For its size Middleburg seems to have little visitor value, but the surrounding area has much to offer if you look for it. The Black Creek Ravines Conservation Area is about 1.5km (a mile) to the east of Middleburg on Black Creek (which runs through the town), and Jennings State Forest is located to the north, nearer Jacksonville. While they appear to be little more than a few dirt tracks through woodland, both offer camping, swimming, bicycling, hiking, bird watching, wildlife viewing, picnicking, fishing, canoeing and other outdoor activities. Middleburg also has what is touted as 'Florida's Only Mountain Golf Course' at The Ravines Inn & Golf Club on Ravines Road. There is also a BMX Bicycle Racing Track for those who like a bit more action than golf. In the town itself there are many representative Victorian Era homes to marvel at, but the oldest building in Middleburg must be seen.
The United Methodist Church
Arguably the oldest Methodist meeting place in Florida, the church was built mostly by slave labour, using native lumber and hand-wrought nails from local blacksmiths. The heart of pine exterior is of clapboard square edge siding, a design unique to the period. The windows and mahogany wood for the pews were brought from overseas and the church bell was cast in New York in 1852, and then shipped to Middleburg by Mr George Branning5. The wide aisle down the centre of the church was designed to segregate men and women, while the back pews were reserved for slaves. The pews themselves were put together with wooden pegs and hand-drawn - the marks of the draw-knife can still be seen. During the mid 1800s the church cemetery was used to bury the town's Protestants, with a Catholic cemetery located in the north.
For more in the way of historical culture try the Middleburg Historical Museum Inc on Section Street which offers artefacts from Fort Heilman and many photographs and displays of the early turpentine6 and timber industries in Middleburg. The Hilltop Heritage Museum in the town also delves into the past of Middleburg, with information on the local indigenous people and the Seminole and Civil Wars, while the Black Heritage Museum on Longmire Avenue at the Hunter-Douglas Park gives a fascinating insight into the lives of African-American slaves in the area during the 1800s.
Hints and Tips
If you happen to visit Middleburg on a Sunday, avoid the section of Blanding Boulevard7 adjacent to the Baptist church. Traffic is stopped while the congregation is let out and as a large proportion of 'Middleburgians' attend, if you do find yourself waiting it could be for quite some time.
With a past that encouraged self-reliance it is interesting to note that with an increase in population, nothing much is grown in Middleburg. 'Moonshine8', despite the 'big-city' influences, remains the only apparent local commodity. If you fancy your chances, then give it a try.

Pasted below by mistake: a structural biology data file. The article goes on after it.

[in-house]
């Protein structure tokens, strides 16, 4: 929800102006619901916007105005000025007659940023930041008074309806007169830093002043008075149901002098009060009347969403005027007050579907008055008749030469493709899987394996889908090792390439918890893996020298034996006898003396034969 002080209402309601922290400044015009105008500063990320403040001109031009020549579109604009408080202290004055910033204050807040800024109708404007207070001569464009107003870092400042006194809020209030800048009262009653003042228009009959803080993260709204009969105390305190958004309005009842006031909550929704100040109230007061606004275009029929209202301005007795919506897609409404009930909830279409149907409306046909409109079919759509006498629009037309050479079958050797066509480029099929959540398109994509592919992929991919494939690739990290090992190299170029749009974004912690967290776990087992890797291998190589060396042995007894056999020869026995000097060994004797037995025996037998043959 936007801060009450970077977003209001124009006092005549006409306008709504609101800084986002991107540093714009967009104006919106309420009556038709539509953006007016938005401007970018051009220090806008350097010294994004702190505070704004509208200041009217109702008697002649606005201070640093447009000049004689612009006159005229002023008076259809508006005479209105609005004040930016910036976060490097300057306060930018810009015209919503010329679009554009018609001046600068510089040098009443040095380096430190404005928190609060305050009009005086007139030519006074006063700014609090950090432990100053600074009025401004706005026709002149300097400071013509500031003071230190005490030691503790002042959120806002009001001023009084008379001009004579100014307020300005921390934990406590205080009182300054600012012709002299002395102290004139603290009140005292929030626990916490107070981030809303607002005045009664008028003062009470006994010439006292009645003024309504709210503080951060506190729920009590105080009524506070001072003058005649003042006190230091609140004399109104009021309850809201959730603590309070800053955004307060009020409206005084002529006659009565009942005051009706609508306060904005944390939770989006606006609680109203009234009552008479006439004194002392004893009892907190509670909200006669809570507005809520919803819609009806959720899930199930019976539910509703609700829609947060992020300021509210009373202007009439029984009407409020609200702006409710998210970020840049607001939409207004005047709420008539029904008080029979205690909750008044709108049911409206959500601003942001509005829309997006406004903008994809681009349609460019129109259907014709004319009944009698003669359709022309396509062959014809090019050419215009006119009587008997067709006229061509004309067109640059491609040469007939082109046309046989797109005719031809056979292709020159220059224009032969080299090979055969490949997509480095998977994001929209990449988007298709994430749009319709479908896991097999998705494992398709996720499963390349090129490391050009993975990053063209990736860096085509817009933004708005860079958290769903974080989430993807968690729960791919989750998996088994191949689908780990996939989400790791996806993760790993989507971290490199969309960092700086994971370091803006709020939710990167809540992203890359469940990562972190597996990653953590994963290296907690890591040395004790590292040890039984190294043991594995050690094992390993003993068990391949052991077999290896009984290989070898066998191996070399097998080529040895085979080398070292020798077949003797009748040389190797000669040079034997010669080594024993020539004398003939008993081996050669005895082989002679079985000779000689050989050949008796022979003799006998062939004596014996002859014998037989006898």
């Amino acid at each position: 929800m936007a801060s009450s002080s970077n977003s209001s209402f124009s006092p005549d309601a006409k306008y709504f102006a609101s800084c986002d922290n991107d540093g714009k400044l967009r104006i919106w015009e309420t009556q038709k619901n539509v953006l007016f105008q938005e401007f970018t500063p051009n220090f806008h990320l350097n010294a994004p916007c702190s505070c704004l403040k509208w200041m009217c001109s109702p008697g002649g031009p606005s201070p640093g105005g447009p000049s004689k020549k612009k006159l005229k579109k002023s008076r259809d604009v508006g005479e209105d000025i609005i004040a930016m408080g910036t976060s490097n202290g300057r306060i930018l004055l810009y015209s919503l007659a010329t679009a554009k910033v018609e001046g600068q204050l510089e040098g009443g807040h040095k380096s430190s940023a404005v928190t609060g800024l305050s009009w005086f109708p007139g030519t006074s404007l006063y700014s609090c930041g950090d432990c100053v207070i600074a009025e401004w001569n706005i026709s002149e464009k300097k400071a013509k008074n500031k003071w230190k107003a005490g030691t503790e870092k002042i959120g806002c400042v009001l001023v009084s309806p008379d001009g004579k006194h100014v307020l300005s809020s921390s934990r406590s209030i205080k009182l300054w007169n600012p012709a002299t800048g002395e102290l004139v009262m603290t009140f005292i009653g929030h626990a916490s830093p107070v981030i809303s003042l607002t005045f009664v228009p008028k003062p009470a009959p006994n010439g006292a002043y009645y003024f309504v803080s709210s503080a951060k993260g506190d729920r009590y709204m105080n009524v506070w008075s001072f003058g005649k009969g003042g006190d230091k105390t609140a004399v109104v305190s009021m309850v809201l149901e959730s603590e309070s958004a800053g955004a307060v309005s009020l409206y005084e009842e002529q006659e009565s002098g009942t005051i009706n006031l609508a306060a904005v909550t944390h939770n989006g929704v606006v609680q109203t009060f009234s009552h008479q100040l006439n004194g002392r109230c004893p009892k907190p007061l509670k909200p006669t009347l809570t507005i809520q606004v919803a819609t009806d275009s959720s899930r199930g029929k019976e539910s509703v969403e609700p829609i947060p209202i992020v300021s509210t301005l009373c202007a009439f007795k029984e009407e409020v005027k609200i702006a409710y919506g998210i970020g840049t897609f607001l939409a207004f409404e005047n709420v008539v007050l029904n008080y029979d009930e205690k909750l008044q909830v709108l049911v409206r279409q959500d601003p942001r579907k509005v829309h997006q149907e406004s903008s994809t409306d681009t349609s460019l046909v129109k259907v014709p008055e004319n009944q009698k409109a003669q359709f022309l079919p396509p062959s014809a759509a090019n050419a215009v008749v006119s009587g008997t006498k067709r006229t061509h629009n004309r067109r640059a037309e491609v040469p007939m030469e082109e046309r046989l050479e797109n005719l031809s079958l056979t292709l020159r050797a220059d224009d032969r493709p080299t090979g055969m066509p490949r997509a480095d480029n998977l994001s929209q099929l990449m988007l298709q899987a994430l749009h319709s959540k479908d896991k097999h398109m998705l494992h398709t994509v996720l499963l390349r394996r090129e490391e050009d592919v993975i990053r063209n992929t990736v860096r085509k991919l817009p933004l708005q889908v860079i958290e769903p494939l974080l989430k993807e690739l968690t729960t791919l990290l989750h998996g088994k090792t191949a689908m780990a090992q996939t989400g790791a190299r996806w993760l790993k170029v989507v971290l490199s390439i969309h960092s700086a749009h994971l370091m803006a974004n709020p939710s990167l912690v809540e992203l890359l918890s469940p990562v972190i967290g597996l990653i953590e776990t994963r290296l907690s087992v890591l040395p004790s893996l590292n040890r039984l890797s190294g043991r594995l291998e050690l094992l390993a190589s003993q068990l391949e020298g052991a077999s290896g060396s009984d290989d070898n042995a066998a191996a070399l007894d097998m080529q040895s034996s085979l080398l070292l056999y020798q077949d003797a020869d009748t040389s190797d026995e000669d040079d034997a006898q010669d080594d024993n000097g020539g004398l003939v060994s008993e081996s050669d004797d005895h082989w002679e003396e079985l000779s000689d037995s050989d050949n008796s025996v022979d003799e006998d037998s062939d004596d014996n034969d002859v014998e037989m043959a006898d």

There is also a pool hall in the strip mall and a Wings & Oyster Bar that is devoted to serving the locals liquor every Friday and Saturday night. The pool is cheap and the food at the Oyster Bar isn't bad either. Other places to eat include the Cedar River Seafood Restaurant and the numerous eateries in the mall which offer a nice selection of foods.
Beneath the Surface
Middleburg has a very quiet and laid-back feel. There is little to no crime9 and the community often looks to nearby Jacksonville and even Miami for further entertainment. However, by delving a little deeper you can find something for all tastes.
Behind an otherwise quiet exterior lies the heart of Middleburg. Not a local band that plays hits by Benny Goodman and Glen Miller, the Middleburg Swingers are a collection of consenting adults that like to swap car-keys10.
The Middleburg Meteor
Early in 1888, a colourful green meteor appeared in the night sky over Middleburg. Several witnesses watched it hit the ground in an old cultivated farm field south of town. Approaching the smoking crater, they found what looked like a 200-pound block of limestone.
A few months later, the meteorite was exhibited at the Sub-Tropical Exposition and then went on display in nearby Jacksonville. The stone was examined by a Dr Hahn, who claimed to have found miniature fossils in the rock. Dr Hahn photographed these 'microfossils' and then wrote an article which was published in Popular Science. Dr Hahn was roundly condemned by the scientific community for such heresy and Dr. Lawrence Smith wrote of him;
Doctor Hahn is a kind of half-insane man, whose imagination has run away with him.Dr Smith, who never actually examined the meteor, advanced the opinion that the fossils were 'crystals of enstatite'. Not long afterwards the entire meteorite went missing, and it is not known whether it was broken up or shipped somewhere else to be investigated.
Local UFO enthusiasts and a few would-be astronomers and geologists still search for the meteorite, hoping to find that elusive proof of life on other planets...
For more on what to do in and around Middleburg why not visit Clay County Tourism.